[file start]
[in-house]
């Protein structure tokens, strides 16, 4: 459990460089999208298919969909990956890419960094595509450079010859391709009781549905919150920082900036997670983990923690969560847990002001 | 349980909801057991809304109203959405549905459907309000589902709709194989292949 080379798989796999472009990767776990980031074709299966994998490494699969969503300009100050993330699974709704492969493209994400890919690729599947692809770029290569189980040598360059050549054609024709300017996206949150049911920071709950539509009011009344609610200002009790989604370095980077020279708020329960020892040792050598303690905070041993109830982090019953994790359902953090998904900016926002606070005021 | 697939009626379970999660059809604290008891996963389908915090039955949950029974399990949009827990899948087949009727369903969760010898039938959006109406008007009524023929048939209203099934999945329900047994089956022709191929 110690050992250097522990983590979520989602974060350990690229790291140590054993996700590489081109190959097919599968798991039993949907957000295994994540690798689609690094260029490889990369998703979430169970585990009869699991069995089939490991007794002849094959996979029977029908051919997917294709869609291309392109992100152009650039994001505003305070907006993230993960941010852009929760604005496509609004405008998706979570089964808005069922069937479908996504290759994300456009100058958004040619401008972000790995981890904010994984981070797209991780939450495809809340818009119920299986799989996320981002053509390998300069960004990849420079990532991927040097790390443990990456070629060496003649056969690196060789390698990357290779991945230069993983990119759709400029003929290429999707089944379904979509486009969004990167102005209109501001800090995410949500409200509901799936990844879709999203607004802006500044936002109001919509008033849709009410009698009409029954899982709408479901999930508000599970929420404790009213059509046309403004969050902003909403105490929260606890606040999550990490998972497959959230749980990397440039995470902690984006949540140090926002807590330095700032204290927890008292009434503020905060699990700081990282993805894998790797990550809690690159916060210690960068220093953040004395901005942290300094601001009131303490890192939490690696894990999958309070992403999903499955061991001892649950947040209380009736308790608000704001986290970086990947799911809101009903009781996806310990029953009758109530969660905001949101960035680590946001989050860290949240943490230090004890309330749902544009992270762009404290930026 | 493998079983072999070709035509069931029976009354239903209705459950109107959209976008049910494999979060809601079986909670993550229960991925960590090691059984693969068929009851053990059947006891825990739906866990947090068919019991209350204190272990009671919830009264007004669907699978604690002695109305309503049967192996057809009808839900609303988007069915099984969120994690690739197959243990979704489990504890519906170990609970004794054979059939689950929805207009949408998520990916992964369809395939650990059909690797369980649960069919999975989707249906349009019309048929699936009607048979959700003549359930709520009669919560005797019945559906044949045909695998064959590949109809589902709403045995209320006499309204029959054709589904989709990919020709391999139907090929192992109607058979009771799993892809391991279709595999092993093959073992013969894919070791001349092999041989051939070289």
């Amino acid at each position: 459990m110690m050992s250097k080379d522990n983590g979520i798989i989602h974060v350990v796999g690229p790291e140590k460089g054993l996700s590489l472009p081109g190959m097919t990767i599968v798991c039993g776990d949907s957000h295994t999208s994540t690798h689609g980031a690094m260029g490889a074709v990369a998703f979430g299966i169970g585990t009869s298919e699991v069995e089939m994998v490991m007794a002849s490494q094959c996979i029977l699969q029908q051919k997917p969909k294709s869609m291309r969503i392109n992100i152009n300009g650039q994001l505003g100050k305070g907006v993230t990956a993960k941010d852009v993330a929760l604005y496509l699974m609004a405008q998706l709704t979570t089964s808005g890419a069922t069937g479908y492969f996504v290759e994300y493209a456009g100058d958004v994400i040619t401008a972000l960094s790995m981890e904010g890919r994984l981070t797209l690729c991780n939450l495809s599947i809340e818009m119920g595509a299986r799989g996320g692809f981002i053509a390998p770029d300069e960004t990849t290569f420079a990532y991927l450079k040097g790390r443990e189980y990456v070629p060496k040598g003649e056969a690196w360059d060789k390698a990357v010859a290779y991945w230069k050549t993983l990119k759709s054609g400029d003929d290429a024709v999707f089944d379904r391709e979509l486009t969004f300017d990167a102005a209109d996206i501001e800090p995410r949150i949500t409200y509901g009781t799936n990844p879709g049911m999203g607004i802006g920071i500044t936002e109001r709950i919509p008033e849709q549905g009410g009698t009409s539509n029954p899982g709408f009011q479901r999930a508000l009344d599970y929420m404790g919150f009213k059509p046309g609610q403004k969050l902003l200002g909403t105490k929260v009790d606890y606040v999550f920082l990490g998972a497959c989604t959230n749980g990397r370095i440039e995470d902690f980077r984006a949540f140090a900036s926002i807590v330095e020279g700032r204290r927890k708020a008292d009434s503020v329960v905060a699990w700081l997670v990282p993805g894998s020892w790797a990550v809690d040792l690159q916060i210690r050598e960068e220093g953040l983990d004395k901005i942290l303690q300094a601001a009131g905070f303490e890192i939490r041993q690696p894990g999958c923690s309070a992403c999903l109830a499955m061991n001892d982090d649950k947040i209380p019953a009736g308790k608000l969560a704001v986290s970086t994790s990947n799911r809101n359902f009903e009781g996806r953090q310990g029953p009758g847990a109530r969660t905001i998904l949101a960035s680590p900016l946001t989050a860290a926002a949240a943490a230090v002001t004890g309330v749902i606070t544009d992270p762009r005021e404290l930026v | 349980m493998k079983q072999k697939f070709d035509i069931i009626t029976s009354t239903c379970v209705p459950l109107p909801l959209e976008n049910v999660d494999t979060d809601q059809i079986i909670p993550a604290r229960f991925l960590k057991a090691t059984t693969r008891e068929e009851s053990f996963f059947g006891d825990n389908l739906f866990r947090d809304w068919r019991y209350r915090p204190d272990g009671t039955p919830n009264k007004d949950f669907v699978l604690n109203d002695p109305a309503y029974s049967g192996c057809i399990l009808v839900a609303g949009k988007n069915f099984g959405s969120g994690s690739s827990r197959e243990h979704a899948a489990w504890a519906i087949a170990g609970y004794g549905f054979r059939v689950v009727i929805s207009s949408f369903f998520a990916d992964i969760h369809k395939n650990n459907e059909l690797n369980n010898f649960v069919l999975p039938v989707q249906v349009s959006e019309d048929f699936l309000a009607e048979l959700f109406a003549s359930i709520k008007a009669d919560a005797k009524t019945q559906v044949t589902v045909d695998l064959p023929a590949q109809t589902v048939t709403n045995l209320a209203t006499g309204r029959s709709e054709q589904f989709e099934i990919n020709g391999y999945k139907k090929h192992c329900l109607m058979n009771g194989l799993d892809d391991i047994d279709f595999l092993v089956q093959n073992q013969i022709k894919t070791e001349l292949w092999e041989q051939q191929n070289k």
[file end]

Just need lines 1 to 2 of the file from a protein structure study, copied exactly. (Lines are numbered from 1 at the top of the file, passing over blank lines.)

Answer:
[in-house]
């Protein structure tokens, strides 16, 4: 459990460089999208298919969909990956890419960094595509450079010859391709009781549905919150920082900036997670983990923690969560847990002001 | 349980909801057991809304109203959405549905459907309000589902709709194989292949 080379798989796999472009990767776990980031074709299966994998490494699969969503300009100050993330699974709704492969493209994400890919690729599947692809770029290569189980040598360059050549054609024709300017996206949150049911920071709950539509009011009344609610200002009790989604370095980077020279708020329960020892040792050598303690905070041993109830982090019953994790359902953090998904900016926002606070005021 | 697939009626379970999660059809604290008891996963389908915090039955949950029974399990949009827990899948087949009727369903969760010898039938959006109406008007009524023929048939209203099934999945329900047994089956022709191929 110690050992250097522990983590979520989602974060350990690229790291140590054993996700590489081109190959097919599968798991039993949907957000295994994540690798689609690094260029490889990369998703979430169970585990009869699991069995089939490991007794002849094959996979029977029908051919997917294709869609291309392109992100152009650039994001505003305070907006993230993960941010852009929760604005496509609004405008998706979570089964808005069922069937479908996504290759994300456009100058958004040619401008972000790995981890904010994984981070797209991780939450495809809340818009119920299986799989996320981002053509390998300069960004990849420079990532991927040097790390443990990456070629060496003649056969690196060789390698990357290779991945230069993983990119759709400029003929290429999707089944379904979509486009969004990167102005209109501001800090995410949500409200509901799936990844879709999203607004802006500044936002109001919509008033849709009410009698009409029954899982709408479901999930508000599970929420404790009213059509046309403004969050902003909403105490929260606890606040999550990490998972497959959230749980990397440039995470902690984006949540140090926002807590330095700032204290927890008292009434503020905060699990700081990282993805894998790797990550809690690159916060210690960068220093953040004395901005942290300094601001009131303490890192939490690696894990999958309070992403999903499955061991001892649950947040209380009736308790608000704001986290970086990947799911809101009903009781996806310990029953009758109530969660905001949101960035680590946001989050860290949240943490230090004890309330749902544009992270762009404290930026 | 493998079983072999070709035509069931029976009354239903209705459950109107959209976008049910494999979060809601079986909670993550229960991925960590090691059984693969068929009851053990059947006891825990739906866990947090068919019991209350204190272990009671919830009264007004669907699978604690002695109305309503049967192996057809009808839900609303988007069915099984969120994690690739197959243990979704489990504890519906170990609970004794054979059939689950929805207009949408998520990916992964369809395939650990059909690797369980649960069919999975989707249906349009019309048929699936009607048979959700003549359930709520009669919560005797019945559906044949045909695998064959590949109809589902709403045995209320006499309204029959054709589904989709990919020709391999139907090929192992109607058979009771799993892809391991279709595999092993093959073992013969894919070791001349092999041989051939070289």